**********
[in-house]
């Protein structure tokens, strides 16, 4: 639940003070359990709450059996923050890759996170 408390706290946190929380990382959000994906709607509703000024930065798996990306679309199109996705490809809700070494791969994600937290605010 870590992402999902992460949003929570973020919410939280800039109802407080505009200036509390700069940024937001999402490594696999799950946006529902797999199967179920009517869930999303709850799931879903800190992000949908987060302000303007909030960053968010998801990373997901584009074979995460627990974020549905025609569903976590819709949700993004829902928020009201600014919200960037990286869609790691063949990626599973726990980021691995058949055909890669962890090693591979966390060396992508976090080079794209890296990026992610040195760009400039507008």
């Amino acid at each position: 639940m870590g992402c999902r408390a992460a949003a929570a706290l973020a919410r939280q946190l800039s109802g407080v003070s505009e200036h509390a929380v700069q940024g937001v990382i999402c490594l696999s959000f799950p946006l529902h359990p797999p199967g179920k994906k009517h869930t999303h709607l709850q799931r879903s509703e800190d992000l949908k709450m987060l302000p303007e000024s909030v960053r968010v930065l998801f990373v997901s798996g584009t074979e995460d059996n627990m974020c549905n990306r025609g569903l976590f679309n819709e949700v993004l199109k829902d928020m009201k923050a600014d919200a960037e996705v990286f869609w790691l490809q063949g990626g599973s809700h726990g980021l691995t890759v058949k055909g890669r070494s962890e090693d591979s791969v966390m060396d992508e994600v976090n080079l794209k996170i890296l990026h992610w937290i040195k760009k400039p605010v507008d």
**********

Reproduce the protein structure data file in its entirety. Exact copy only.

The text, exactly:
[in-house]
């Protein structure tokens, strides 16, 4: 639940003070359990709450059996923050890759996170 408390706290946190929380990382959000994906709607509703000024930065798996990306679309199109996705490809809700070494791969994600937290605010 870590992402999902992460949003929570973020919410939280800039109802407080505009200036509390700069940024937001999402490594696999799950946006529902797999199967179920009517869930999303709850799931879903800190992000949908987060302000303007909030960053968010998801990373997901584009074979995460627990974020549905025609569903976590819709949700993004829902928020009201600014919200960037990286869609790691063949990626599973726990980021691995058949055909890669962890090693591979966390060396992508976090080079794209890296990026992610040195760009400039507008």
């Amino acid at each position: 639940m870590g992402c999902r408390a992460a949003a929570a706290l973020a919410r939280q946190l800039s109802g407080v003070s505009e200036h509390a929380v700069q940024g937001v990382i999402c490594l696999s959000f799950p946006l529902h359990p797999p199967g179920k994906k009517h869930t999303h709607l709850q799931r879903s509703e800190d992000l949908k709450m987060l302000p303007e000024s909030v960053r968010v930065l998801f990373v997901s798996g584009t074979e995460d059996n627990m974020c549905n990306r025609g569903l976590f679309n819709e949700v993004l199109k829902d928020m009201k923050a600014d919200a960037e996705v990286f869609w790691l490809q063949g990626g599973s809700h726990g980021l691995t890759v058949k055909g890669r070494s962890e090693d591979s791969v966390m060396d992508e994600v976090n080079l794209k996170i890296l990026h992610w937290i040195k760009k400039p605010v507008d």